Will I be able to work during treatment?
The answer to this question depends on the type of treatment you get, the type of cancer, your overall health, and the kind of work you do. How much work you can do and whether you need to limit how much you do both depend on how you feel during treatment. Some people with cancer are able to go to work and go on with much of their normal everyday activities while getting treatment. Others find that they need more rest than usual and can’t do as much. Your doctor may suggest that you limit some of your activities.
You may be able to schedule your treatments late in the day or right before the weekend so that they affect your work as little as possible. If your treatment makes you very tired, you might have to change your work schedule for a while. You may be able to agree on a part-time schedule, or maybe you can do some of your work at home. Under federal and state laws, some employers may be required to allow you to work a flexible schedule to meet your treatment needs. They might also have to help you in other ways if you can still do the main duties of your job. Call us for more on this or see “Working During and After Treatment.”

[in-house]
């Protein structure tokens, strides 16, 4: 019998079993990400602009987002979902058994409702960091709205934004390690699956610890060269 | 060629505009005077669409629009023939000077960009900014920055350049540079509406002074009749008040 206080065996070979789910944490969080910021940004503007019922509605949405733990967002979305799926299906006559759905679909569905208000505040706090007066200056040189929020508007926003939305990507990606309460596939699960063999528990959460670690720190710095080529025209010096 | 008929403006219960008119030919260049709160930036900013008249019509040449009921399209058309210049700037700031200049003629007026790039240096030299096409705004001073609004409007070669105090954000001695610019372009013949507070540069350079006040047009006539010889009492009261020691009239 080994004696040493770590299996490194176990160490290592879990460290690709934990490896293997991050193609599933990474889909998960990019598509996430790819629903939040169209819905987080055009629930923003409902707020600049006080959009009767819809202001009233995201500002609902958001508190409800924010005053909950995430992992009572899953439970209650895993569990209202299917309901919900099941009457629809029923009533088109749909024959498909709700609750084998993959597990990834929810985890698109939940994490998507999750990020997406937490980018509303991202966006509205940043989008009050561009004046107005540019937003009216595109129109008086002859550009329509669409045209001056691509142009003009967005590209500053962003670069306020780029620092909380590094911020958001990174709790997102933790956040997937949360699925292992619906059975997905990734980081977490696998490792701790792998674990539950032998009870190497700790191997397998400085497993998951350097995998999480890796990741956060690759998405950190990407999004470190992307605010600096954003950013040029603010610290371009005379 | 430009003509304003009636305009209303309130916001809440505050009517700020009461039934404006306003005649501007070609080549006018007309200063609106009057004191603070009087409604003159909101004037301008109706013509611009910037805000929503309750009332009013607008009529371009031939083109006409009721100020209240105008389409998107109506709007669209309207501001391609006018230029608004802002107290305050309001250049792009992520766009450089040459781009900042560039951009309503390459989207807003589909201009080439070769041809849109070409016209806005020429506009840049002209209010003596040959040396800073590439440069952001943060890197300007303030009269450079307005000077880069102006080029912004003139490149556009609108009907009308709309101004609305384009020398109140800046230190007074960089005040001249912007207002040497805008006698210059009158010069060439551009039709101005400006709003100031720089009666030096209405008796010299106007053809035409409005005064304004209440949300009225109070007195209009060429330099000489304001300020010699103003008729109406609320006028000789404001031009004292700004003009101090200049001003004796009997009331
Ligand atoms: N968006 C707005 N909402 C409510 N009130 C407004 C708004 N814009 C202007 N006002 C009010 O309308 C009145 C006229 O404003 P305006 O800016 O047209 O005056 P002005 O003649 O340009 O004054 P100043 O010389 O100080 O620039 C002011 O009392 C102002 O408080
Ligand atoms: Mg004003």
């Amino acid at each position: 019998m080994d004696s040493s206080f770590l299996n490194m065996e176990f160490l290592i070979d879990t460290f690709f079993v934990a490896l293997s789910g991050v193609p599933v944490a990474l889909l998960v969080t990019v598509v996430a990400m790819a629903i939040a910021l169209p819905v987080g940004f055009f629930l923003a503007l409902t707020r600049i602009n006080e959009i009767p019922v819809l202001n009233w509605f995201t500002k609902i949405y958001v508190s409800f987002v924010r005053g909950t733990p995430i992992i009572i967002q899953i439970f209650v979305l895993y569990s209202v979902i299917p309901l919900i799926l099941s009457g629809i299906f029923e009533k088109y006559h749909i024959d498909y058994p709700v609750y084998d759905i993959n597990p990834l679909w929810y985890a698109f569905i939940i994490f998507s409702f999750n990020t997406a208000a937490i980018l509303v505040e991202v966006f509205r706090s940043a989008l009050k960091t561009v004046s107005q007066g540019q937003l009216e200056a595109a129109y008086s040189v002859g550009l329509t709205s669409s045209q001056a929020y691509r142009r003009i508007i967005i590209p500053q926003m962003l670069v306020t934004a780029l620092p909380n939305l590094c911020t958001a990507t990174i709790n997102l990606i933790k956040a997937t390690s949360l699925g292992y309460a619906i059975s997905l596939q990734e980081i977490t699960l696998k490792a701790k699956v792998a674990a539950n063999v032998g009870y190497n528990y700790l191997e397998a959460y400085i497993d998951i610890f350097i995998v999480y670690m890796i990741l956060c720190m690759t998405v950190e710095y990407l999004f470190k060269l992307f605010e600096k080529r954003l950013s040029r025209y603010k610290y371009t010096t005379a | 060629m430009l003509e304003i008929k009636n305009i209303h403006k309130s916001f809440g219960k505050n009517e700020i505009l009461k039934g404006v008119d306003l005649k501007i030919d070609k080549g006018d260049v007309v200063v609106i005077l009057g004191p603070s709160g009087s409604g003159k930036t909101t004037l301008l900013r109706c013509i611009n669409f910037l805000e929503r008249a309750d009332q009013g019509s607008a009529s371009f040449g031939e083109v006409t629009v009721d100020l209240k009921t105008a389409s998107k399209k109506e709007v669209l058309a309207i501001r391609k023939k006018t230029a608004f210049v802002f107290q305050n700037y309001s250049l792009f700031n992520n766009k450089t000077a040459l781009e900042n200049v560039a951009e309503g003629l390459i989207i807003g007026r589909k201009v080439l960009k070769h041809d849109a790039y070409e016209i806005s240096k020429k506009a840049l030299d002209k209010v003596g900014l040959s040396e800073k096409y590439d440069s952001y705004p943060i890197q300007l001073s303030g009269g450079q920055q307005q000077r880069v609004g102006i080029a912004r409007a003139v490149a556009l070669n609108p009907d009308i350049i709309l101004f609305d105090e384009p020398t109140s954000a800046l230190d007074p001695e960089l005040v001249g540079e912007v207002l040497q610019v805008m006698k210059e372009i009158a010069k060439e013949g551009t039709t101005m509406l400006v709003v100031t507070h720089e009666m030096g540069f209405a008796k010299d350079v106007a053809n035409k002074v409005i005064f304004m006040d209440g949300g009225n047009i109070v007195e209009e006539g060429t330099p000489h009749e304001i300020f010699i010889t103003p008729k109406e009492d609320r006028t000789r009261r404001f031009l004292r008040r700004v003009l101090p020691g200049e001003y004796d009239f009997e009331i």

- After Diagnosis: A Guide for Patients and Families
- What is cancer?
- Who gets cancer?
- Am I going to die?
- How do I cope?
- How do I talk to people about having cancer?
- Making treatment decisions
- Common types of cancer treatment
- How is treatment planned?
- What should I ask my doctor?
- Will I be able to work during treatment?
- Will I be able to exercise during treatment?
- How will cancer affect my sex life?
- How will I pay for all of this?
- What other resources do I have?
- To learn more
Last Medical Review: February 20, 2015 Last Revised: February 20, 2015